2. In this case, the agents did not properly identify what the property included in their representations to the buyers. One way to avoid this is to never walk around the perimeter of the property or point out the lot lines to buyers; instead always attribute the source of information provided to the parties. A Wisconsin licensee can be found liable to a buyer for inaccurate statements made by the broker that appear to the buyer to have been made from the broker’s own personal knowledge. Under Wisconsin law, a buyer is entitled to rely on the factual statements made by a professional. When a broker receives data from the seller, the city treasurer’s office, or another third party and restates the information in the MLS or in other advertising as if it were fact, the broker may be held responsible for the accuracy of the information. Licensees should specifically attribute data, such as acreage, square footage and assessed values, to its source. See “Y’all Can’t Walk No Line: A reminder about refraining from explaining the boundary line location,” in the January Wisconsin Real Estate Magazine at www.wra.org/WREM/Jan16/Line

Faulty septic system

The buyers sued the sellers and the listing firm and agent for professional malpractice, negligent misrepresentation, fraud and unfair trade practices, alleging that the property disclosure statement contained misleading information. The disclosure statement stated there were no issues with the drainage, grading or soil stability of the property, and that a new septic system had been installed in 2014. The buyers later discovered the septic system did not work and would need to be replaced; the new septic system would have to be drained into a nearby creek; this drainage would require permission from the state of North Carolina; and without the permission and drainage, the septic system would be inoperable.

The trial court held that absent evidence the firm’s statements were false, summary judgment in their favor was appropriate. The burden was on the buyers to prove the listing firm knew of the defects, but no such evidence was provided.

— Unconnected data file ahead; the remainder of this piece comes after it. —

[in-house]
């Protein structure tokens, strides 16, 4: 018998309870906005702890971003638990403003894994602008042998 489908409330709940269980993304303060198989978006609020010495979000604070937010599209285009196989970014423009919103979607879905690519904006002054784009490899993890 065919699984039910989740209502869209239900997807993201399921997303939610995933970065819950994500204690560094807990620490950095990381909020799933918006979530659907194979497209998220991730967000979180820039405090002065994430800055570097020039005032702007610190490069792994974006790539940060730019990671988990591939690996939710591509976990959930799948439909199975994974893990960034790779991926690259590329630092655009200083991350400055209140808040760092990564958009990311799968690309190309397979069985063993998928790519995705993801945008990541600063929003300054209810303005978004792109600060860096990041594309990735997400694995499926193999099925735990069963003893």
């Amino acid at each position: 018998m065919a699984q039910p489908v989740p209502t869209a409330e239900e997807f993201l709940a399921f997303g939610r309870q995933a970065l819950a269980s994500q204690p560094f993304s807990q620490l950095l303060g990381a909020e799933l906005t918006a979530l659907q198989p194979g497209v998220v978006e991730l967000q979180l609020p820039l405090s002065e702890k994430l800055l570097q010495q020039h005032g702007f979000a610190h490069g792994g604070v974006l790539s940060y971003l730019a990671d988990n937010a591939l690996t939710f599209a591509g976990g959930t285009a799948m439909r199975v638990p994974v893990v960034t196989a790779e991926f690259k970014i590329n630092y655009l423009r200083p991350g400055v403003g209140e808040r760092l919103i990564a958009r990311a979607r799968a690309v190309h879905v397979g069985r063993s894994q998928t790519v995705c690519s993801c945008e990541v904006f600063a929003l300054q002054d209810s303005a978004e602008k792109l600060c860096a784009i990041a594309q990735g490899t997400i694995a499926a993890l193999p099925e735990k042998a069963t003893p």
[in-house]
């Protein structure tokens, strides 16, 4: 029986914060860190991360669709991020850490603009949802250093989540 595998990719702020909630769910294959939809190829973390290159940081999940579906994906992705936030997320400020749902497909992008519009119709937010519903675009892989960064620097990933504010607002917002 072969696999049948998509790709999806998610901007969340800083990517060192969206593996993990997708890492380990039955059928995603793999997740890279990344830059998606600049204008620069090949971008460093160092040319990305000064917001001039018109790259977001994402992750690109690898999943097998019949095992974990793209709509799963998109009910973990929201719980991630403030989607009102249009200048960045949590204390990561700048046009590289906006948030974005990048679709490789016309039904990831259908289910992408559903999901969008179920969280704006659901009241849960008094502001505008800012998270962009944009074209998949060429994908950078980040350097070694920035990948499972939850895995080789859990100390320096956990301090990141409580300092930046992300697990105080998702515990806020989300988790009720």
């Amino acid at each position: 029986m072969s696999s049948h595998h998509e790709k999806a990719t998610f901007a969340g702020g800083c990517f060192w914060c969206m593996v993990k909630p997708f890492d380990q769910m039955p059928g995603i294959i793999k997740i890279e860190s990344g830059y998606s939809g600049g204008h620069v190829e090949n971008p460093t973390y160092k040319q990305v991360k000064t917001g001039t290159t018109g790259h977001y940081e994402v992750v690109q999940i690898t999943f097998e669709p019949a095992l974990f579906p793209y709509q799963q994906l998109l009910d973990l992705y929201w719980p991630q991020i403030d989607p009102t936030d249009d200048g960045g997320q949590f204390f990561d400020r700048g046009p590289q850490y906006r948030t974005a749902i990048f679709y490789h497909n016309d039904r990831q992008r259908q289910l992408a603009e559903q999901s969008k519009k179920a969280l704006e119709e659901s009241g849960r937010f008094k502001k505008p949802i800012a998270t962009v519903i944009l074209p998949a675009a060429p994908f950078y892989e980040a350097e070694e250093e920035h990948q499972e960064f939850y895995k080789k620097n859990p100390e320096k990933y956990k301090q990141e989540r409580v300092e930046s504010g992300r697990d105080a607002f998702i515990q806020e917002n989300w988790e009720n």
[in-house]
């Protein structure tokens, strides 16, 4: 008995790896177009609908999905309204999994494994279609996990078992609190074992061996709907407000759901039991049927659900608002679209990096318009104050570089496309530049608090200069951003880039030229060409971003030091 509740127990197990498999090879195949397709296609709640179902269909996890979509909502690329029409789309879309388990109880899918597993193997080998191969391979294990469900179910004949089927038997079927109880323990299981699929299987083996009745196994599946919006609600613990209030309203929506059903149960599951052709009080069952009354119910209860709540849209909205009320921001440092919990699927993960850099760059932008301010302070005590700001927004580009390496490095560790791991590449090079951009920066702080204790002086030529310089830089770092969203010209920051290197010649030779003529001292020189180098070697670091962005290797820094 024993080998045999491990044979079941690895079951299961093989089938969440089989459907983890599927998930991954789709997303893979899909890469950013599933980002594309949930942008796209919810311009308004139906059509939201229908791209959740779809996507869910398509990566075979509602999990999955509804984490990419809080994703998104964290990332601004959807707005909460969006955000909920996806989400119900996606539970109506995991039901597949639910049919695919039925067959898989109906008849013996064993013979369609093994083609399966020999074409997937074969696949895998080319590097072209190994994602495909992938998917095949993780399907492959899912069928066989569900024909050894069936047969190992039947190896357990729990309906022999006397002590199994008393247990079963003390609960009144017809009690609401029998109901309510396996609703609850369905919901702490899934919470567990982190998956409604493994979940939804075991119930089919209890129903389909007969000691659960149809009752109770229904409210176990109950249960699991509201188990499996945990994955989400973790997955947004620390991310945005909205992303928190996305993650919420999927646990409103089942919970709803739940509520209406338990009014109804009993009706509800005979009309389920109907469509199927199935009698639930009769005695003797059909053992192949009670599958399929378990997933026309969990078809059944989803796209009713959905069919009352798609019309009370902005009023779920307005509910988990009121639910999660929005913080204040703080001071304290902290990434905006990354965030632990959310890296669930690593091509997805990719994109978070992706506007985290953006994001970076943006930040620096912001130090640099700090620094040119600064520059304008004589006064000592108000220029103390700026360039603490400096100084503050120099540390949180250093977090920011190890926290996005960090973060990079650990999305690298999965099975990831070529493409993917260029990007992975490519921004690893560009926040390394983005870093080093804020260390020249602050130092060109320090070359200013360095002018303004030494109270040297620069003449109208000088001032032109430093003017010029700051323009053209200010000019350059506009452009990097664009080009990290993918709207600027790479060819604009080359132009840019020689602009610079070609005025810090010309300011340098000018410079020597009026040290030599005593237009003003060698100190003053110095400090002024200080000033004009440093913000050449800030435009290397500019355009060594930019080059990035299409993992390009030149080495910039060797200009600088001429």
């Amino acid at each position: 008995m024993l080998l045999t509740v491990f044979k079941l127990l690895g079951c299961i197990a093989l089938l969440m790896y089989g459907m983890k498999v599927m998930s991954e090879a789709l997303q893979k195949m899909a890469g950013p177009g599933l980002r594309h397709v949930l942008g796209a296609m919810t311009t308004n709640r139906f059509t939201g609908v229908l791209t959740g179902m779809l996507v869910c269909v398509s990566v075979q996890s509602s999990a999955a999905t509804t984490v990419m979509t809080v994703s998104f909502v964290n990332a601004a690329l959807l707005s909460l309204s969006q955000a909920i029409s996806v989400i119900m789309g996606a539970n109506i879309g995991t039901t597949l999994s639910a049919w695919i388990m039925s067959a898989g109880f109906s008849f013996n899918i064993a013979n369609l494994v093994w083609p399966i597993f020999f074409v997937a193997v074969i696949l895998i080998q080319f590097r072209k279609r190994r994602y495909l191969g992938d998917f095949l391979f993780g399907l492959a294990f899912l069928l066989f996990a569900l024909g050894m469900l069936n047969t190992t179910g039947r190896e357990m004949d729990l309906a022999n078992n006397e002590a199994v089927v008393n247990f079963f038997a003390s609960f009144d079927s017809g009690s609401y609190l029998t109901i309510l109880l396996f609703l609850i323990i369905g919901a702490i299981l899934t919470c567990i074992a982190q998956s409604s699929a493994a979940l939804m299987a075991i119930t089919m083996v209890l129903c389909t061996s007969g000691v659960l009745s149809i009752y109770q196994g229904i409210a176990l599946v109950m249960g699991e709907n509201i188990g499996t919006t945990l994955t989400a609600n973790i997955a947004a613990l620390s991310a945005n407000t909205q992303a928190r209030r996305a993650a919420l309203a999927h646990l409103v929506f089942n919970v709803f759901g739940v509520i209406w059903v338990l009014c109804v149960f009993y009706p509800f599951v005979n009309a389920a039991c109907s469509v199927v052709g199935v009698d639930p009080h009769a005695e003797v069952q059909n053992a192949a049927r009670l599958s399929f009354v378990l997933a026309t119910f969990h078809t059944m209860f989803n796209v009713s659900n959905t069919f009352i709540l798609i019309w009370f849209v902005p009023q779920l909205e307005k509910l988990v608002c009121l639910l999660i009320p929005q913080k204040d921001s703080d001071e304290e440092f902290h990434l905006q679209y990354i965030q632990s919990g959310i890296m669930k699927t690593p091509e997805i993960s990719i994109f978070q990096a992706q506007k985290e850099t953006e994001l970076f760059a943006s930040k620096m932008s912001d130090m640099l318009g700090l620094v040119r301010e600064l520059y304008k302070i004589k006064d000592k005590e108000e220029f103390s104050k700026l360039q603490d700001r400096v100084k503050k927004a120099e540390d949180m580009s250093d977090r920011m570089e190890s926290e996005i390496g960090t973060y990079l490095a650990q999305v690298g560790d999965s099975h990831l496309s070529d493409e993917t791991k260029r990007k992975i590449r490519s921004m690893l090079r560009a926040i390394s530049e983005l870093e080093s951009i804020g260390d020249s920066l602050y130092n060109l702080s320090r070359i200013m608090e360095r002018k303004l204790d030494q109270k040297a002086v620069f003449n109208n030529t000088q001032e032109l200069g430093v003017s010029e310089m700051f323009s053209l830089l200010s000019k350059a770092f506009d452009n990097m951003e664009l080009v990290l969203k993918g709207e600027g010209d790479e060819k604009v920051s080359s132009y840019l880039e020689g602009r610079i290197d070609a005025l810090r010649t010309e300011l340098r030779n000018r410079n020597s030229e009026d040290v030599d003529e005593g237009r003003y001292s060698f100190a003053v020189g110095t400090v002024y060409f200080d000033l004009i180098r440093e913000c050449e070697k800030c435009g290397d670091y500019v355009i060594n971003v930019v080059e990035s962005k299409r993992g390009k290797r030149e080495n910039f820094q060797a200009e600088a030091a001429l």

The buyers had the home inspected, and the inspection report specifically noted “septic systems often fail when a new family moves in[,]” and “[a] home buyer will have to make special arrangements to have the system inspected[.]” A septic services report noted the septic tank was “in working order at this time[,]” but that the distribution box and drain lines were “not draining at this time.” During negotiations, the buyers asserted they preferred to handle septic repairs themselves rather than having the sellers make the repairs.

On appeal, the North Carolina appellate court held the buyers did not establish the listing firm knew, or reasonably should have known, of the defects in the septic system, or that it misrepresented or omitted that fact. The listing firm and agents could not disclose or conceal facts they were not aware of. 

The buyers received a disclosure statement where they were “strongly encouraged to obtain their own inspections from a licensed home inspector or other professional.” The buyers did have an inspection performed. The court therefore held the buyers failed to show justifiable or actual reliance on the statements.

Apperson v. Intracoastal Realty Corp., 818 S.E.2d 202 (Ct. App. N.C. September 18, 2018) at https://law.justia.com/cases/north-carolina/court-of-appeals/2018/18-147.html.

Lessons for Wisconsin Licensees

The listing firm acted correctly. 

  1. Licensees should disclose the known facts and are not required to investigate.